It started with an e-mail. But, let me take you back to the minute right before the e-mail arrived.
At Disney Again and I were in the middle of a very serious conversation about where we should enjoy my 30th birthday dinner. A steakhouse near my office? A signature spot at Disney World?
Then my e-mail chimed, and suddenly, dinner in the middle of a Central Florida field became a very real option. Especially when At Disney Again opened his e-mail and saw the same message. Before I knew it, we had two tickets to fat kid heaven!
Okay, so technically, we had two tickets to the inaugural Edible Orlando Field to Feast Dinner. But it might as well have been fat kid heaven with 8 teams of Disney chefs scheduled to be stuck in the middle of a corn field for several hours with nothing to do but cook for us. We were, understandably, excited.
Cut to several weeks later. We arrived at Long & Scott Farms in Zellwood, Fla., on a deliciously perfect fall evening, pulling down a long dirt road surrounded by agricultural fields. Rounding a tuft of corn stalks, we entered a large, unplanted field – and there, in the distance, was a large bare bones pavilion, surrounded by the hustle and bustle that I associate with big Disney events.
Once we checked in, we were offered a “welcome cocktail” made with Palm Ridge Reserve whiskey and Blood Orange Nectar. The juice was a little sweet for us, but we enjoyed the cocktail as we found a spot to sit.
The location was beautiful and peaceful. Though we were likely only 2 or 3 miles from a main road, it felt like we were ensconced in our own world, cozied up at picnic tables decorated with pumpkins that had been hand painted by local children. All around us, hay bales further set the scene and gave way to gently swaying fields of corn.
It wasn’t long until the event, a fundraiser benefiting the Kid’s Café program of Second Harvest Food Bank of Central Florida, got underway. We were really psyched to spend some one on one time with the chefs and, of course, eat their creations under the auspices of a good cause.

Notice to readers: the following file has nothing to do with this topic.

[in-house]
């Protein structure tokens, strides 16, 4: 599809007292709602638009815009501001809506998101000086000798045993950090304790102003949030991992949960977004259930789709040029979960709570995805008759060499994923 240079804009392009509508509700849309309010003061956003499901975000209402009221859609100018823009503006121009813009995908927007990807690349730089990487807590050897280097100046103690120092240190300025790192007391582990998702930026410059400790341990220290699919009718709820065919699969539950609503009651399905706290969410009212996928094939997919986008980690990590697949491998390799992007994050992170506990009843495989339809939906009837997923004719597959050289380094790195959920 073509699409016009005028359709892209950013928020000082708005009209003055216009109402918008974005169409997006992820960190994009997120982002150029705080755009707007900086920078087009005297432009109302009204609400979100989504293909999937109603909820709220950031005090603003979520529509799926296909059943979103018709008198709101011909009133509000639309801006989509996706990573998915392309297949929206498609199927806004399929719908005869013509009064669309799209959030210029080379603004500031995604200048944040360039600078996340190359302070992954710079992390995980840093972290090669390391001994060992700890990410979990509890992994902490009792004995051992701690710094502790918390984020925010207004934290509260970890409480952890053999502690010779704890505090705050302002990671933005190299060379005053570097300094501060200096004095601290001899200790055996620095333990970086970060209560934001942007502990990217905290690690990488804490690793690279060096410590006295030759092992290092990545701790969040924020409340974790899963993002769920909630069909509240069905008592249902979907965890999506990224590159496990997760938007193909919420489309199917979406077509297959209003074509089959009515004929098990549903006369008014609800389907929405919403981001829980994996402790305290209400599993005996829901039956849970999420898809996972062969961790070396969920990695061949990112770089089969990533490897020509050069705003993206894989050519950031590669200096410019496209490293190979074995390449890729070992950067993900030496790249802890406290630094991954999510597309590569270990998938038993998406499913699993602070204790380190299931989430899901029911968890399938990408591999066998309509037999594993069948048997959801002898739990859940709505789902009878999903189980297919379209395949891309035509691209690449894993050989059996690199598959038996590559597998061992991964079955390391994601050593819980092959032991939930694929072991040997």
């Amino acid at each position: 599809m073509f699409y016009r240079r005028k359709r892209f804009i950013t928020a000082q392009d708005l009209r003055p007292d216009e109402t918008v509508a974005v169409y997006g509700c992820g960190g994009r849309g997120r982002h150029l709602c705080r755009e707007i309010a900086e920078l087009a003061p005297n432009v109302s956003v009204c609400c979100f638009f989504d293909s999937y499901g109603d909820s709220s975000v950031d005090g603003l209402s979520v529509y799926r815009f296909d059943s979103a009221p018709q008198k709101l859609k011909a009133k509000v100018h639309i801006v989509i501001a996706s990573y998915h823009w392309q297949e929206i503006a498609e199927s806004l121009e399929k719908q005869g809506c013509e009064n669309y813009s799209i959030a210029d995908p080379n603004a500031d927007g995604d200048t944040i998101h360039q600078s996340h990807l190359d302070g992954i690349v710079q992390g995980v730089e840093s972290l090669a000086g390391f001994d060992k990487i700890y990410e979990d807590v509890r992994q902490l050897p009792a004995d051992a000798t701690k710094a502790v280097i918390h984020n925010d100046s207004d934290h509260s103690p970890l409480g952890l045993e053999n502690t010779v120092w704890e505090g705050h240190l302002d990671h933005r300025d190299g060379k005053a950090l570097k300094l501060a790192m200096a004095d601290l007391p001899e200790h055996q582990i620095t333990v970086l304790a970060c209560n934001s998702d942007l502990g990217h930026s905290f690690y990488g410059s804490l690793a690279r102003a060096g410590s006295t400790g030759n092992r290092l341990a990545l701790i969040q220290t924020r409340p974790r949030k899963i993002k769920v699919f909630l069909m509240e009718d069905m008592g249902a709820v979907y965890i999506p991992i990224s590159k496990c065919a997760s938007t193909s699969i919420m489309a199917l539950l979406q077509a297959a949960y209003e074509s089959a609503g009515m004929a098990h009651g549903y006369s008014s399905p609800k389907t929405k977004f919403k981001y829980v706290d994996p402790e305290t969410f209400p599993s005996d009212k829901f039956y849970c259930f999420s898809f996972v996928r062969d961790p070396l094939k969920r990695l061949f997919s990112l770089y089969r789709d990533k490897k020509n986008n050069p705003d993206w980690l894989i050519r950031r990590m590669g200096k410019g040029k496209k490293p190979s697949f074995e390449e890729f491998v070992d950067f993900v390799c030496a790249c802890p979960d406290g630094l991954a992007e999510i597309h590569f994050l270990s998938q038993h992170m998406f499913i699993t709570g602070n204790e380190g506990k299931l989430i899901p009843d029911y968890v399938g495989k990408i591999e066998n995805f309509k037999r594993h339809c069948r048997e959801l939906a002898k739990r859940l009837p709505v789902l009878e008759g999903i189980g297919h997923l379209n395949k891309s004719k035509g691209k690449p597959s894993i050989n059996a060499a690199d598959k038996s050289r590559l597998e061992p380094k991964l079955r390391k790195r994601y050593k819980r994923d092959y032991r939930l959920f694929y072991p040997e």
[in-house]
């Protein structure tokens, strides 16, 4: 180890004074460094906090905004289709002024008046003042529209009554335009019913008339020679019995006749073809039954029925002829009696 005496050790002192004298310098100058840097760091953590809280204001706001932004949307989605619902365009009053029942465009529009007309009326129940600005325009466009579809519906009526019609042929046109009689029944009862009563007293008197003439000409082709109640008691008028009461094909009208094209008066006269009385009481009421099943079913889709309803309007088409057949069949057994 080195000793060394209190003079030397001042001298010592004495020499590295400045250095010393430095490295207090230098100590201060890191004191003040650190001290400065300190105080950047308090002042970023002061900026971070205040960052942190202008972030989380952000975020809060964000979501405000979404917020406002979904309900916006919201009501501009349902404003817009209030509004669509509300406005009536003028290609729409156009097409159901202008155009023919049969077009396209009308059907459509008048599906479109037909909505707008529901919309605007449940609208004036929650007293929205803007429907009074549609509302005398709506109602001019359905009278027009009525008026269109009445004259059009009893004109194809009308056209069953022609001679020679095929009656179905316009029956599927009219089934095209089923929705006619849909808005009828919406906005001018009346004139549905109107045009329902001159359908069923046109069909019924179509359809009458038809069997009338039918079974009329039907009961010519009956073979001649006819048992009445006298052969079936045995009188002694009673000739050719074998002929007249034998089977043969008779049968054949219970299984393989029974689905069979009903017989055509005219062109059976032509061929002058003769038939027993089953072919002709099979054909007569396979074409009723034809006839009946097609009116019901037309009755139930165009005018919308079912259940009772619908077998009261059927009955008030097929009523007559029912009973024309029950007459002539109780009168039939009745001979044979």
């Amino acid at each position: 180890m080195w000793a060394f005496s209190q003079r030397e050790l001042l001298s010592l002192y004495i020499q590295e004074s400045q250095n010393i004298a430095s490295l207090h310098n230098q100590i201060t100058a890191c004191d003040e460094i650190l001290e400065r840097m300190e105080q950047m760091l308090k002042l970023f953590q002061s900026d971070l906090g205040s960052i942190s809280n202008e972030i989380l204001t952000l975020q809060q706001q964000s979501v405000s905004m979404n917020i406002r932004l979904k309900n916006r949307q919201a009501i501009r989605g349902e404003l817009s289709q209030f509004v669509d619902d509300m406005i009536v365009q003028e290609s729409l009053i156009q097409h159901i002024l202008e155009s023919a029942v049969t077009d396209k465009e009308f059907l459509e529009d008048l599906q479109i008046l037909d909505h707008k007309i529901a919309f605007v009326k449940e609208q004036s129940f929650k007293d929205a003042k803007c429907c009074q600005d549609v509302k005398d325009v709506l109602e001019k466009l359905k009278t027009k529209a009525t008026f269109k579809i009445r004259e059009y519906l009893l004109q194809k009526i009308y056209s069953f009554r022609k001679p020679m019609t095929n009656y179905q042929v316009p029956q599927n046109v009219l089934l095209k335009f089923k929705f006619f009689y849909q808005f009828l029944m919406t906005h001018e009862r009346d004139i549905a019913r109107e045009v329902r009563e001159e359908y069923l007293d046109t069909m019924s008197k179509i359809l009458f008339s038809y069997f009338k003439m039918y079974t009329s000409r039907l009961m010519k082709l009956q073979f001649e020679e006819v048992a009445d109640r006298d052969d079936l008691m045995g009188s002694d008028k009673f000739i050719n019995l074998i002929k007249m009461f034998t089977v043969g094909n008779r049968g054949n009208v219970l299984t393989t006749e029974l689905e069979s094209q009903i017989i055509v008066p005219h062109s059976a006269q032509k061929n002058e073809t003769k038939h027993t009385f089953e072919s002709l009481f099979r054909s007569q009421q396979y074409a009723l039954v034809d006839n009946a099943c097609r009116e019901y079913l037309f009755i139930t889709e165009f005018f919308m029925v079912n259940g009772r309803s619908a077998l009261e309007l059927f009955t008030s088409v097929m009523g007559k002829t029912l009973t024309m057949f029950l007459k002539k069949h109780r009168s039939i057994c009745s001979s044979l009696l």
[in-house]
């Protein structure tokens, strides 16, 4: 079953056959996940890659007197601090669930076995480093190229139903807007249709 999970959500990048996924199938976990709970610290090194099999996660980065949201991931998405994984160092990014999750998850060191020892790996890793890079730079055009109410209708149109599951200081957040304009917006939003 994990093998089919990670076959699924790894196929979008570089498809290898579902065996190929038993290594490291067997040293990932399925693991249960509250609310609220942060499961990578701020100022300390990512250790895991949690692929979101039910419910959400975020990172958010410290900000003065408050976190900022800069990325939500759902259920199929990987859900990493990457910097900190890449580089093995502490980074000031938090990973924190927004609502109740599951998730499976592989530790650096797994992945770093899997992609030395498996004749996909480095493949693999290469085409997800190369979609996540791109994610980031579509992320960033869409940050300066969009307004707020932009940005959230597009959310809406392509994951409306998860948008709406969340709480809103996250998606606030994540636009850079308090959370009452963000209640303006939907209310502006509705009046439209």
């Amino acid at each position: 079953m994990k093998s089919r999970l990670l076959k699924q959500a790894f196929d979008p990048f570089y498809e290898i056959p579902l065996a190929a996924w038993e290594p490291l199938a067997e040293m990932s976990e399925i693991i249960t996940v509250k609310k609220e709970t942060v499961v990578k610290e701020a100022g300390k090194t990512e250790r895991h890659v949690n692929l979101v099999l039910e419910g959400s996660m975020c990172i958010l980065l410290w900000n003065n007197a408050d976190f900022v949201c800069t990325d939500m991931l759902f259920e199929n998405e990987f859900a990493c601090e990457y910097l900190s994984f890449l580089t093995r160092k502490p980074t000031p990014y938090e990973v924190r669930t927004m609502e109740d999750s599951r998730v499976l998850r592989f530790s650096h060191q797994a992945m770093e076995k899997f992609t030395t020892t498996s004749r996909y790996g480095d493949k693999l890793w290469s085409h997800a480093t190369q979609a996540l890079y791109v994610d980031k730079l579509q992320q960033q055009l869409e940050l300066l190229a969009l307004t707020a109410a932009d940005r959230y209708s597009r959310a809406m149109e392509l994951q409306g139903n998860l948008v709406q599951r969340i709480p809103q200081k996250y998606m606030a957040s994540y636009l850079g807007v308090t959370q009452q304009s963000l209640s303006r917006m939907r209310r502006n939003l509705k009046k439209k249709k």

Each team of chefs had a station offering up one or two tasting-sized plates of unique dishes featuring local, seasonal ingredients. We, of course, made a beeline for the station we’d affectionately termed The Pork Belly Station, where Chef Frank Brough and his team from The Wave were serving up sweet potato agnolotti with bourbon-maple pork belly, liquid caramel corn and vanilla powder.
Take a look at that. I mean, it’s kind of beautiful. And it tasted even more beautiful. The sweet creaminess from the ravioli and sauce perfectly balanced the salty fatty pork belly. So much yum. I think we ended up splitting three of these tasting portions. Because At Disney Again and I are nothing if not lovers of pork belly.
Next up, we hit the Epcot International Food & Wine Festival booth, where the team from Florida Local, led by Chef Jens Dahlmann, were serving up one of my favorite dishes from last year’s Festival, a pork arepa with Long & Scott corn esquites.
If you liked the arepas as imagined on the World Showcase Promenade, you would have died and gone to heaven with just one bite of this beauty. It achieved a level of chewy, crispy perfection that the chefs just couldn’t manage when preparing thousands of portions for the masses during the Festival. But here, under the stars and with less than 125 guests, it was inspired.
Alongside the foodstuffs, the Epcot chefs and Sommelier Tom Kovacs were pouring Cigar City Brewing Maduro Brown Ale, which I really loved. It had a dark, sweet flavor, not at all too bitter. (I should pause here to note that all of the stations offered alcohol paired with the tasting plates but most were pouring red wines that At Disney Again and I decided to skip.)
My next bites were of spice-crusted calico scallops with Zellwood pumpkin ravioli with toasted pumpkin seed vinaigrette, baby sage, buttered Brussels sprout leaves and pumpkin dust brittle from Chef Brian Piasecki and his California Grill team.
Unfortunately, this one wasn’t very memorable. The scallops were very delicately flavored, and the ravioli didn’t overachieve The Wave’s version. I expected that the Brussels sprout leaves were going to be individually fried – a preparation that’s become more common in trendy restaurants across the country – but they were boiled and then sautéed with butter. I love sprouts, but these were chewy and limp and not what I was expecting.